A new method helps scientists get an atom's level understanding of electrochemical properties
A team of American and Chinese researchers has developed a new tool that could aid in the quest for better batteries and fuel cells.
This is a nanoscale map of the metal ceria produced with the new probe shows a higher response, represented by a yellow color, near the boundary between grains of metal. The higher response corresponds to a higher concentration of charged species.
Credit: Ehsan Nasr Esfahani/University of Washington
Although battery technology has come a long way since Alessandro Volta first stacked metal discs in a "voltaic pile" to generate electricity, major improvements are still needed to meet the energy challenges of the future, such as powering electric cars and storing renewable energy cheaply and efficiently.
The key to the needed improvements likely lies in the nanoscale, said Jiangyu Li, a professor of Mechanical Engineering at the University of Washington in Seattle. The nanoscale is a realm so tiny that the movement of a few atoms or molecules can shift the landscape. Li and his colleagues have built a new window into this world to help scientists better understand how batteries really work. They describe their nanoscale probe in the Journal of Applied Physics, from AIP Publishing.
Batteries, and their close kin fuel cells, produce electricity through chemical reactions. The rates at which these reactions occur determine how fast the battery can charge, how much power it can provide, and how quickly it degrades.
Although the material in a battery electrode may look uniform to the human eye, to the atoms themselves, the environment is surprisingly diverse.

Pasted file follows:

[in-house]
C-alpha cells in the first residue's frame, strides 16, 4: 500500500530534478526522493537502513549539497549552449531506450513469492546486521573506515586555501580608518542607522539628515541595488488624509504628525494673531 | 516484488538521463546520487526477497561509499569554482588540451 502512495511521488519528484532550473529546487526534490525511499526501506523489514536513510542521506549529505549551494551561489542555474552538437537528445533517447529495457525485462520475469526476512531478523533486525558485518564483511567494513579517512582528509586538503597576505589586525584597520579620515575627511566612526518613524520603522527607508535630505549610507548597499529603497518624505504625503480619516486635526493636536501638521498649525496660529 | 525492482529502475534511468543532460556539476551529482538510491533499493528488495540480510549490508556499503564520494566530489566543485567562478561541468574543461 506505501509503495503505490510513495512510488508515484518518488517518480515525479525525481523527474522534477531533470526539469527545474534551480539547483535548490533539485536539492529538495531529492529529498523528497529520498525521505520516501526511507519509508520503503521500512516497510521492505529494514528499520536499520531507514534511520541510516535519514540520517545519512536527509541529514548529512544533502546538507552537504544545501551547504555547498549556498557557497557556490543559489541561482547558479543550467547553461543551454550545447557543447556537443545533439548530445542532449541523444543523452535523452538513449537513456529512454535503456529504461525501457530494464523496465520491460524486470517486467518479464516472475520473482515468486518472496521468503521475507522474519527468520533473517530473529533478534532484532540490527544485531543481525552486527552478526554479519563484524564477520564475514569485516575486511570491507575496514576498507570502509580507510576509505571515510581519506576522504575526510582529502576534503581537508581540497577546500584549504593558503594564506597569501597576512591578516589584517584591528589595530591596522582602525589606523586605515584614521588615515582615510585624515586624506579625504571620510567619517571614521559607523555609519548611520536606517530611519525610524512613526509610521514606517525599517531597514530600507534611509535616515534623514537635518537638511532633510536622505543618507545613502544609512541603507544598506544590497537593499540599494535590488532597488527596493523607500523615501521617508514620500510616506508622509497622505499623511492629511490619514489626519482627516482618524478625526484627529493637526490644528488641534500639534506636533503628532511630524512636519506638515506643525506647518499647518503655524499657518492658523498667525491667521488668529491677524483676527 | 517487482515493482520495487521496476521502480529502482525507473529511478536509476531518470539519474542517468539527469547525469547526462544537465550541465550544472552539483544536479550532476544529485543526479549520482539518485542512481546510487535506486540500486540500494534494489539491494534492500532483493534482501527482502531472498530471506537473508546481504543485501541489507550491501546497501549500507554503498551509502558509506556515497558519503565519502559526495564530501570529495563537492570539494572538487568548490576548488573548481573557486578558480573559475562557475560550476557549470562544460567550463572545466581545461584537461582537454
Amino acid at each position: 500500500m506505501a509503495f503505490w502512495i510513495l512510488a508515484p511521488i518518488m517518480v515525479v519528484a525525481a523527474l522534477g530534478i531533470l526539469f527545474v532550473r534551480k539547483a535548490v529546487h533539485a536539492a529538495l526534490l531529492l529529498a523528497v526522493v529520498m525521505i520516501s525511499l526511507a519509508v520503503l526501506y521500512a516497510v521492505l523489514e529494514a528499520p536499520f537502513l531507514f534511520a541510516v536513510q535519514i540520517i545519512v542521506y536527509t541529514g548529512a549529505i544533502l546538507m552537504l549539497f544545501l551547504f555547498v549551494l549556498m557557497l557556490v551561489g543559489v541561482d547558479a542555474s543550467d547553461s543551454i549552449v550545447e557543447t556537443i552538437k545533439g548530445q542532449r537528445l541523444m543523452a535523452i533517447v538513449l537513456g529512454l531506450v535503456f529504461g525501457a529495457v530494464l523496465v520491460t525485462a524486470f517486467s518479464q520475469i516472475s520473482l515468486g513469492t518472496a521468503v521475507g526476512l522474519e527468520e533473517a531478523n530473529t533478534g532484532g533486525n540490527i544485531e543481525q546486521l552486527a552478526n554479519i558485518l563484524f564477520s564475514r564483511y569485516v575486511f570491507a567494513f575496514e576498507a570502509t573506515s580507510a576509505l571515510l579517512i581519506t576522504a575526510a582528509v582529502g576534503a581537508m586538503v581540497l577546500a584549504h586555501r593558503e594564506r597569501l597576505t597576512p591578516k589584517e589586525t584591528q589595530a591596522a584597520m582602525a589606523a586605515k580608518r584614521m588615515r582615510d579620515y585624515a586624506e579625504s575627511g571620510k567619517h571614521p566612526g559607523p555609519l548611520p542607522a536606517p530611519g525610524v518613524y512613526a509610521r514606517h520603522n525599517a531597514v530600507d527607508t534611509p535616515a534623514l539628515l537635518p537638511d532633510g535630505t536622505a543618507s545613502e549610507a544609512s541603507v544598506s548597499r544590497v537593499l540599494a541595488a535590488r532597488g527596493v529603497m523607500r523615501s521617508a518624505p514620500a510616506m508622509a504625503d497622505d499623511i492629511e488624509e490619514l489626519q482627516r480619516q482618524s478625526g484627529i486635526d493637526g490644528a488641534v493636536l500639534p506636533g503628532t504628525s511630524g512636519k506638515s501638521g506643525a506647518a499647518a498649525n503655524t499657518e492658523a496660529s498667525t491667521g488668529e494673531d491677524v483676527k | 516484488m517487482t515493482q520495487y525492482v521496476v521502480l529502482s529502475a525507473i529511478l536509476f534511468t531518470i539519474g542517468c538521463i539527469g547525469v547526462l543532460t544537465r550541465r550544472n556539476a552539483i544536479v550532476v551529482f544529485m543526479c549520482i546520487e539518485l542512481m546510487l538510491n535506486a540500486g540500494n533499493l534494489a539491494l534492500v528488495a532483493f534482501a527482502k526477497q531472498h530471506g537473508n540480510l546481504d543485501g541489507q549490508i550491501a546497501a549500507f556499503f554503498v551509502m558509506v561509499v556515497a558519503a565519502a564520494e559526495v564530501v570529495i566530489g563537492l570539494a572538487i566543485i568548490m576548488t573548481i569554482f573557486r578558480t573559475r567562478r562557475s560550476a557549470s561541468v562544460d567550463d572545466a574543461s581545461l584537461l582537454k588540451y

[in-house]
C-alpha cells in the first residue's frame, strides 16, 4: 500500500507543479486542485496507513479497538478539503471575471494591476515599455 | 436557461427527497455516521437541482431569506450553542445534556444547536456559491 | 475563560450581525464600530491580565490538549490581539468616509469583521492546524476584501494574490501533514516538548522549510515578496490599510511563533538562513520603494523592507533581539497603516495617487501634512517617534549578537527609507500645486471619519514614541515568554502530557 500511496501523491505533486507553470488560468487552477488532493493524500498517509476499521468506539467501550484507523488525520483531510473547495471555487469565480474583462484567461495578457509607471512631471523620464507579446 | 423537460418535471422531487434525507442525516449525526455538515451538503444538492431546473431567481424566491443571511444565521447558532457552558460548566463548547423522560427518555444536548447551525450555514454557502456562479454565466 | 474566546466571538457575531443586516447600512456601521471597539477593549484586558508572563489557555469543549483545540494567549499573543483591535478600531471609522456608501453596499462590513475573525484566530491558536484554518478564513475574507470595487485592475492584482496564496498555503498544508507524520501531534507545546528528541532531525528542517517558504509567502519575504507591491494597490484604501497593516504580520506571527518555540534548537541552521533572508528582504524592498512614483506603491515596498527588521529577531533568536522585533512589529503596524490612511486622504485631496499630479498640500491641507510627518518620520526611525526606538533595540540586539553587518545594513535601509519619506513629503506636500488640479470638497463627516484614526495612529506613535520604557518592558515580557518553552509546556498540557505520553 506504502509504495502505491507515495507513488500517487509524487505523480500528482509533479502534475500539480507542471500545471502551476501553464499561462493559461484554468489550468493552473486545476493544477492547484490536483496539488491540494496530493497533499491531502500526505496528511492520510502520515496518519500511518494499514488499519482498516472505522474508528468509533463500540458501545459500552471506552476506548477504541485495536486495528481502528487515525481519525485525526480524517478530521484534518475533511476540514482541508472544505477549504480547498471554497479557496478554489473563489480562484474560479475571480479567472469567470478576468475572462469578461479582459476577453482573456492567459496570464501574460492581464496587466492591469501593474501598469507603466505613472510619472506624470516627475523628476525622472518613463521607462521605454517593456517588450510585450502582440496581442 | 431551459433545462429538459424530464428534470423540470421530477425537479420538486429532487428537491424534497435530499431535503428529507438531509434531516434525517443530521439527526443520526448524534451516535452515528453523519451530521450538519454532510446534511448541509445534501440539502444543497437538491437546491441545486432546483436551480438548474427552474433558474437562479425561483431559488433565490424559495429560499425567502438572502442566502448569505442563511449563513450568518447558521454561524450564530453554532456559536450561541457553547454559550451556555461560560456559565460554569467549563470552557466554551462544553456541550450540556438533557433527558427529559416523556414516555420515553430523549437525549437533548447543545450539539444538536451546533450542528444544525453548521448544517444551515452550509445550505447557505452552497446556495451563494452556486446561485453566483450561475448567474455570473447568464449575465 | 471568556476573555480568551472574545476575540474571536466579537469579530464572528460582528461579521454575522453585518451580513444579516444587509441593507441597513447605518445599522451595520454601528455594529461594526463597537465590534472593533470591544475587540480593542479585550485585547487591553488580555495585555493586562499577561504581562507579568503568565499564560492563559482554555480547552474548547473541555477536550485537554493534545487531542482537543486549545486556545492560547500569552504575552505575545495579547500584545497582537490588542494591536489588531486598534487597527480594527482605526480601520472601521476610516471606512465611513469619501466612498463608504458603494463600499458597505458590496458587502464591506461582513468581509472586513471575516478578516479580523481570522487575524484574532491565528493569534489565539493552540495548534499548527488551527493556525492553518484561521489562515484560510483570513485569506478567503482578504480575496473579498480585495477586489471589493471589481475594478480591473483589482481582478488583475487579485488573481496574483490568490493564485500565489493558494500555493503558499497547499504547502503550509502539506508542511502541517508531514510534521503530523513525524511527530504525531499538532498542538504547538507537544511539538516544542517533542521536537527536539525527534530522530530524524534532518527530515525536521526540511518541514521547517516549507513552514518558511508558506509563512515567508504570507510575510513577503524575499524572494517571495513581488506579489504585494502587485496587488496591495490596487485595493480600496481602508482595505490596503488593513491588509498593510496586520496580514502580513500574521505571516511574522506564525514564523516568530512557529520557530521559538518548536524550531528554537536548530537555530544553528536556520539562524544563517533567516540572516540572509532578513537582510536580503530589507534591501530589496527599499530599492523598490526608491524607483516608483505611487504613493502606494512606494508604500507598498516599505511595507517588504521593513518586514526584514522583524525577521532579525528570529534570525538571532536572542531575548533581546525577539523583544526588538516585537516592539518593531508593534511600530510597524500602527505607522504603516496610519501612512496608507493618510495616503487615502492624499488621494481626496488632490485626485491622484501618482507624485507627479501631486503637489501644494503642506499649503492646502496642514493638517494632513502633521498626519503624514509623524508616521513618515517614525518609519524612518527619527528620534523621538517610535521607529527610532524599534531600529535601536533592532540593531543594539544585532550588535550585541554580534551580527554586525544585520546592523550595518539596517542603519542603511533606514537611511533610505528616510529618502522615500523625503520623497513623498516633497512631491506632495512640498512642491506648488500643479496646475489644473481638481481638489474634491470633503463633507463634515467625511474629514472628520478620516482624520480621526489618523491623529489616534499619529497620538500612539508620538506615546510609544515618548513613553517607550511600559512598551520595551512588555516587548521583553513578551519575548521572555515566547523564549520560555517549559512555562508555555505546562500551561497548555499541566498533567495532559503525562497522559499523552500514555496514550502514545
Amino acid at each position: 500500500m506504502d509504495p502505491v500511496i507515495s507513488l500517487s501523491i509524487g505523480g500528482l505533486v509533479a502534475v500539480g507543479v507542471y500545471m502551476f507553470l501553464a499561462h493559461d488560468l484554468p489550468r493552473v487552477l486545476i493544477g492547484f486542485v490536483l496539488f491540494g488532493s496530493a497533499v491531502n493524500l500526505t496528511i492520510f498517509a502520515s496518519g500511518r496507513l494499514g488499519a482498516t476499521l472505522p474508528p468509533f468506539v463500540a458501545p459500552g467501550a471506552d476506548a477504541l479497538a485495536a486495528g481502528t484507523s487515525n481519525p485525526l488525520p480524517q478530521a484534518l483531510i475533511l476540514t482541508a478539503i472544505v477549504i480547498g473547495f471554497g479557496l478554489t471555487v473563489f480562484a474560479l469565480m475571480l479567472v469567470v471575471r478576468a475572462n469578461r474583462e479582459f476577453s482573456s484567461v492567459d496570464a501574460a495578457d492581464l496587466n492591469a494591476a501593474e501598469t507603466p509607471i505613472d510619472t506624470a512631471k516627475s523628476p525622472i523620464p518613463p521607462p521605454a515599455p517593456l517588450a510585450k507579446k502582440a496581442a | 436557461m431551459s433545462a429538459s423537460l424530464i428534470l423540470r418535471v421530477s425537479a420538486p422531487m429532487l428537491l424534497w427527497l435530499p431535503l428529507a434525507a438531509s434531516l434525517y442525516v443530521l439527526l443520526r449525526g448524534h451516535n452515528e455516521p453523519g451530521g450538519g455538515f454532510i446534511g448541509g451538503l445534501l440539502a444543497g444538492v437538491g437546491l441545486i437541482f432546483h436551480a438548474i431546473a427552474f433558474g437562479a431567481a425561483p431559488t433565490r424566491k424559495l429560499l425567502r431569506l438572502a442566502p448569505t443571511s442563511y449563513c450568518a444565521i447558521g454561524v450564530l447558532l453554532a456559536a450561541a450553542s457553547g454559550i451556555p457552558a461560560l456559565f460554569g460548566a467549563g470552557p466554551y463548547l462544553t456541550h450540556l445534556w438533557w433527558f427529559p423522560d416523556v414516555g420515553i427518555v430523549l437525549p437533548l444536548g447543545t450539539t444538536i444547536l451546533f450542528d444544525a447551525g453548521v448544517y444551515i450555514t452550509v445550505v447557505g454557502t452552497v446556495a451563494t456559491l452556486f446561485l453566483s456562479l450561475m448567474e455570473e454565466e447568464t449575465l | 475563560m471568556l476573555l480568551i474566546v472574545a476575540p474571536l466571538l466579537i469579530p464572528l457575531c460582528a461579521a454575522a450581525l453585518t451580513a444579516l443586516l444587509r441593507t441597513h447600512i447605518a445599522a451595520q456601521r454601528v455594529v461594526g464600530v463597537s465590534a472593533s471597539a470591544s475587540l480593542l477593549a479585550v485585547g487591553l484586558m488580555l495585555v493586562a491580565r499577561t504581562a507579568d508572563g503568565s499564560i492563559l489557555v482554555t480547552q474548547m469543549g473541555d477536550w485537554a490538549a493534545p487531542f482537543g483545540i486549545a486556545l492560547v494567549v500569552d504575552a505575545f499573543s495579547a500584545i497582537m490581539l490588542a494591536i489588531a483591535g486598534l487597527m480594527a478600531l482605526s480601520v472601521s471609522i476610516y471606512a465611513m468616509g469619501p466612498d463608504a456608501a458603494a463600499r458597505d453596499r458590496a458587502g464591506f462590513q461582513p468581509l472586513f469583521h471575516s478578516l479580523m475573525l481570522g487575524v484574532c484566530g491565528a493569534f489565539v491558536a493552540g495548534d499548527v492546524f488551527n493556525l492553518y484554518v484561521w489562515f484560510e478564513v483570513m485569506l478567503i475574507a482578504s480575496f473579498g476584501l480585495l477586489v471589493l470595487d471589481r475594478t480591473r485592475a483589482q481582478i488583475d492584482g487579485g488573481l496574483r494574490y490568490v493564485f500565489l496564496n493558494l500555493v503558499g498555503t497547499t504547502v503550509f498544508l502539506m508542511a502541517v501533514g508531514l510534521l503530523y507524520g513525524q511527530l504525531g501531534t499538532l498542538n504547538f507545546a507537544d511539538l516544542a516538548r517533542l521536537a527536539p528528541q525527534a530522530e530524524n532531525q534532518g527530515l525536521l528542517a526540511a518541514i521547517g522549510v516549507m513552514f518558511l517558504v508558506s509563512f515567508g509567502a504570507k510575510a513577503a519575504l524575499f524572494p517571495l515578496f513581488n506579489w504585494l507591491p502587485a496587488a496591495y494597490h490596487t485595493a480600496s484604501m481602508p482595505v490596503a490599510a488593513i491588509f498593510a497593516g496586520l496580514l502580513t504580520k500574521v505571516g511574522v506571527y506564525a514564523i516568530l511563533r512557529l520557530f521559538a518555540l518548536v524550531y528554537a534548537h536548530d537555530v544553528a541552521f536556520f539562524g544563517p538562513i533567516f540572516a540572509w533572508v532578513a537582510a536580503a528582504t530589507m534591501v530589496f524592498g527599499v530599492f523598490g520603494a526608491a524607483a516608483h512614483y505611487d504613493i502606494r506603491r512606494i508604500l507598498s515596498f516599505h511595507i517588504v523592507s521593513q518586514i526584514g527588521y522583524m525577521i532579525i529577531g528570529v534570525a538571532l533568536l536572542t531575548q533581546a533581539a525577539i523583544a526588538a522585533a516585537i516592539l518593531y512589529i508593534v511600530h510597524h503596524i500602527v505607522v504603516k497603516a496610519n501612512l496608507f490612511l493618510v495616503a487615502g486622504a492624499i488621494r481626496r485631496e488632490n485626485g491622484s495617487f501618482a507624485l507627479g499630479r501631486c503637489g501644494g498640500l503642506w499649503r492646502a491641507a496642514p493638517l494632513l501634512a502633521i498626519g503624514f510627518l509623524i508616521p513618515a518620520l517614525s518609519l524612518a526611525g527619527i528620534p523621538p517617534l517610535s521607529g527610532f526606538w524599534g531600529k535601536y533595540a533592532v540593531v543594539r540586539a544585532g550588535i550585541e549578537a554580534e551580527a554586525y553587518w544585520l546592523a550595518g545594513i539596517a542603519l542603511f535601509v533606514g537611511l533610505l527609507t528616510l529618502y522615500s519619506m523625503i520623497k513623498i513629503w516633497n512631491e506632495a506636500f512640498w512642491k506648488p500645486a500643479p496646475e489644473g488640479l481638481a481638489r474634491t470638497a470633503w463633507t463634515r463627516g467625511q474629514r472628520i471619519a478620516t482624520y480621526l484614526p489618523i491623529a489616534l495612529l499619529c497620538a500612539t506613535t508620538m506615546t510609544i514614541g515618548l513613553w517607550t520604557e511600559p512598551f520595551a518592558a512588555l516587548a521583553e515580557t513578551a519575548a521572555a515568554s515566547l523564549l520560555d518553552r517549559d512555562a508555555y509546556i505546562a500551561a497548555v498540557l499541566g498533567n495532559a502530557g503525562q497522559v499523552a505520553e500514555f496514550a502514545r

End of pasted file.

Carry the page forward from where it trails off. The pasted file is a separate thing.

Near the surface and at the interfaces between materials, huge shifts in properties can occur -- and the shifts can affect the reaction rates in complex and difficult-to-understand ways.
Research in the last ten to fifteen years has revealed just how much local variations in material properties can affect the performance of batteries and other electrochemical systems, Li said.
The complex nanoscale landscape makes it tricky to fully understand what's going on, but "it may also create new opportunities to engineer materials properties so as to achieve quantum leaps in performance," he said.
To get a better understanding of how chemical reactions progress at the level of atoms and molecules, Li and his colleagues developed a nanoscale probe. The method is similar to atomic force microscopies: A tiny cantilever "feels" the material and builds a map of its properties with a resolution of nanometers or smaller.
In the case of the new electrochemical probe, the cantilever is heated with an electrical current, causing fluctuations in temperature and localized stress in the material beneath the probe. As a result, atoms and ions within the material move around, causing it to expand and contract. This expansion and contraction causes the cantilever to vibrate, which can be measured accurately using a laser beam shining on the top of the cantilever.